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Tuesday, December 21, 1999

Cathy Noe/ John Trollinger/Carolyn Cheezum

For Immediate Release

410-965-8904 FAX 410-966-9973


Social Security Online

SOCIAL SECURITY

News Release

SSA is Y2K OK

Press Conference

Tuesday, December 21, 1999

Remarks by

Kenneth S. Apfel, Commissioner of Social Security

 

Good afternoon, everyone. Thank you for being here today.

As you know, almost everyone in the United States is touched by Social Security. Whether it's the 50 million people that depend on Social Security or Supplemental Security income payments each month, or the 145 million workers who pay into the system, people rely on the Social Security Administration to get the right benefit payment to the right person at the right time. So it is very important that the public know that today, we have completed delivery of the January 2000 check and direct deposit payment files to the Treasury Department. The people that depend on us can rest assured that their payments will arrive on time. In other words, our customers can rely on us in January just as they have for over 60 years.

Our goal all along has been to have a Y2K compliant system ready and tested a year beforehand, so that if other, unanticipated problems arose, they could be resolved quickly and without impacting our customers. And we've done it…and so have our partners, the Treasury Department, the Federal Reserve and the United States Postal Service.

Their support and their commitment have been outstanding. In fact, since last October, all Social Security and Supplemental Security Income payments have been made through Year 2000 compliant systems at both SSA and Treasury. The tapes that have been sent to the Treasury Department to generate the upcoming January direct deposit payments have been checked and certified for accuracy, and the checks that will go to beneficiaries who still receive paper checks have already been printed. At SSA, we are Y2K OK.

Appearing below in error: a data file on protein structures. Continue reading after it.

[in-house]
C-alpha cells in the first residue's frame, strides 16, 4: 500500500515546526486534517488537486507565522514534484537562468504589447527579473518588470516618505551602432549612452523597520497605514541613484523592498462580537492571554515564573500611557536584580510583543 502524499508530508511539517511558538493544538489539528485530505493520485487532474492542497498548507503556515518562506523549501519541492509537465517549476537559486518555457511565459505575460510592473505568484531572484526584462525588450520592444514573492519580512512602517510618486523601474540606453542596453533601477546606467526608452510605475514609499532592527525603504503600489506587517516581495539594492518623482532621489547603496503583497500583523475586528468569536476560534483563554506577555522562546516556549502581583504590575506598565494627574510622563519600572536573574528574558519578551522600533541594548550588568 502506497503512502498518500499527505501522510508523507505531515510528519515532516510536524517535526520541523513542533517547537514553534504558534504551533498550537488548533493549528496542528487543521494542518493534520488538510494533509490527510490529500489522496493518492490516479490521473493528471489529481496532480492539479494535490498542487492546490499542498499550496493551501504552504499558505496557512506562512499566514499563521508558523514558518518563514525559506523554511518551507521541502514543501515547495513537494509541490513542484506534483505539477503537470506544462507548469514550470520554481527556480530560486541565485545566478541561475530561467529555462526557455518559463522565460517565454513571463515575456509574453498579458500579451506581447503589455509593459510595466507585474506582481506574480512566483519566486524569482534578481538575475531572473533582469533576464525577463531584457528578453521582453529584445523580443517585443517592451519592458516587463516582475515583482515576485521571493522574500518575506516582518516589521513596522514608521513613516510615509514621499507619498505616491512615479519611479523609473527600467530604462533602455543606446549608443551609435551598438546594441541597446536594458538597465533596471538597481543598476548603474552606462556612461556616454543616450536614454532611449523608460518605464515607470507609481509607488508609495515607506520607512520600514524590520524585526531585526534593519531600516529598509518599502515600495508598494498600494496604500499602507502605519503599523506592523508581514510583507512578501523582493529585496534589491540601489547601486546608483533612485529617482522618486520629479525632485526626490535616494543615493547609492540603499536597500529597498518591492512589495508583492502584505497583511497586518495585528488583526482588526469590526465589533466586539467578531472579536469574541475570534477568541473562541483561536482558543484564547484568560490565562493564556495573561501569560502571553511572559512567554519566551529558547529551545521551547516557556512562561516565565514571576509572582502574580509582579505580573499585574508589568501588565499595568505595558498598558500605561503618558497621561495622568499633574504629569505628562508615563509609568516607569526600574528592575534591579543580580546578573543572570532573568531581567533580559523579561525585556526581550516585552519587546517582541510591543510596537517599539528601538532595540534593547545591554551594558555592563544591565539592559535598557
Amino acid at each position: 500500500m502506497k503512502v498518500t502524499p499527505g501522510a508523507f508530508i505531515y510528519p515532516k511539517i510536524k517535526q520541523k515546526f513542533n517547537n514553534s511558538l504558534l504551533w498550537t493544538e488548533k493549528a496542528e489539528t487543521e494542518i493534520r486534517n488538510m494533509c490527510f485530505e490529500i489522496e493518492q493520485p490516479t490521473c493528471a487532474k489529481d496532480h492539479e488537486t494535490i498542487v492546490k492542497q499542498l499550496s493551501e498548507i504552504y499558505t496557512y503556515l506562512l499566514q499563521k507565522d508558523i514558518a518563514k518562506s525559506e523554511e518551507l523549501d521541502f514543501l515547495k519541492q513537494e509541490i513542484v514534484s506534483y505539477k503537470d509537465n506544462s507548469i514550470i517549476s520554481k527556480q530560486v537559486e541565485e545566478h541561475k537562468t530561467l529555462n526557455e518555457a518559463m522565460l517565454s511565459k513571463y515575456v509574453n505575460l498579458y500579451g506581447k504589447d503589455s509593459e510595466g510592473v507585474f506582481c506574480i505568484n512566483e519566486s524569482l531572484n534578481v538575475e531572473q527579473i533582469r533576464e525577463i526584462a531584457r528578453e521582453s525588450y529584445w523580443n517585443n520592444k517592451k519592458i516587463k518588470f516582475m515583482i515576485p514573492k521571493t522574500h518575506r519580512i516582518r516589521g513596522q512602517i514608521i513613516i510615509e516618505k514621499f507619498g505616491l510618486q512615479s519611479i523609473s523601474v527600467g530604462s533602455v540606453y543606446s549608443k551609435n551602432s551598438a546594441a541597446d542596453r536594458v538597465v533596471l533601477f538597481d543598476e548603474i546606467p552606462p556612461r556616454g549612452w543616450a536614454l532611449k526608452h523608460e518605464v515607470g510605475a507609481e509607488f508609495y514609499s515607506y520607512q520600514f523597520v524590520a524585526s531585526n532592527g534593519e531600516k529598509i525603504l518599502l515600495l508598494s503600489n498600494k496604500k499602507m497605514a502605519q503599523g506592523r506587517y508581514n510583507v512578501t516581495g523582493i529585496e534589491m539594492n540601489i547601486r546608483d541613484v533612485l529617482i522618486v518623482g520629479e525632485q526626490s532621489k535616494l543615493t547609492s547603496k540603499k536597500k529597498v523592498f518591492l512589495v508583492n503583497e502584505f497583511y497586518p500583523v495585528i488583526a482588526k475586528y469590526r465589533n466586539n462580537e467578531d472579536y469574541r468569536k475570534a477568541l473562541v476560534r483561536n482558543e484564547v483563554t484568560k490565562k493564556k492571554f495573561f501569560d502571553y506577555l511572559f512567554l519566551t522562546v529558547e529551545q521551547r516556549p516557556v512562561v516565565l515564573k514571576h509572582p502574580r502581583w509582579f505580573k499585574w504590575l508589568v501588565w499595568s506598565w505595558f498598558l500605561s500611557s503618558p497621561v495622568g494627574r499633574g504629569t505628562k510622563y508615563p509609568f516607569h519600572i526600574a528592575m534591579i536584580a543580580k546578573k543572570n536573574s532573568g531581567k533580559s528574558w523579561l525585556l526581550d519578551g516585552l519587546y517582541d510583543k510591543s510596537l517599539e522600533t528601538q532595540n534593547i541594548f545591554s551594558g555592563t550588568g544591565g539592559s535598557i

Let me share with you why we at SSA are so confident about our ability to delivery on our promise to the American people that payments will be there on time. SSA depends on its information systems to support critical business functions. Since we are so dependent on information technology, we took the Year 2000 problem very seriously.

For us, it began back in 1989 when we realized that we were facing a systems calendar "glitch" that could cause our computers to break down or shut down. We immediately began taking steps to avoid any such problem that would affect our ability to honor our commitment to our customers. Since then, we have reexamined our entire information technology infrastructure….our hardware, software and telecommunications networks…to ensure there are no Year 2000 problems. To reach this point, we literally had to examine every software line individually to see if change was needed. This monumental undertaking involved reviewing 308 mission critical computer systems, supported by more than 35 million lines of computer code.

We also have almost 2,000 data exchanges with our business partners, such as State governments, the IRS, Treasury and the Federal Reserve. All have been certified as Y2K compliant. Fortunately, we began early and finished early. Thanks to the work of nearly 2,000 SSA systems employees, including 700 programmers, we're prepared for the Year 2000.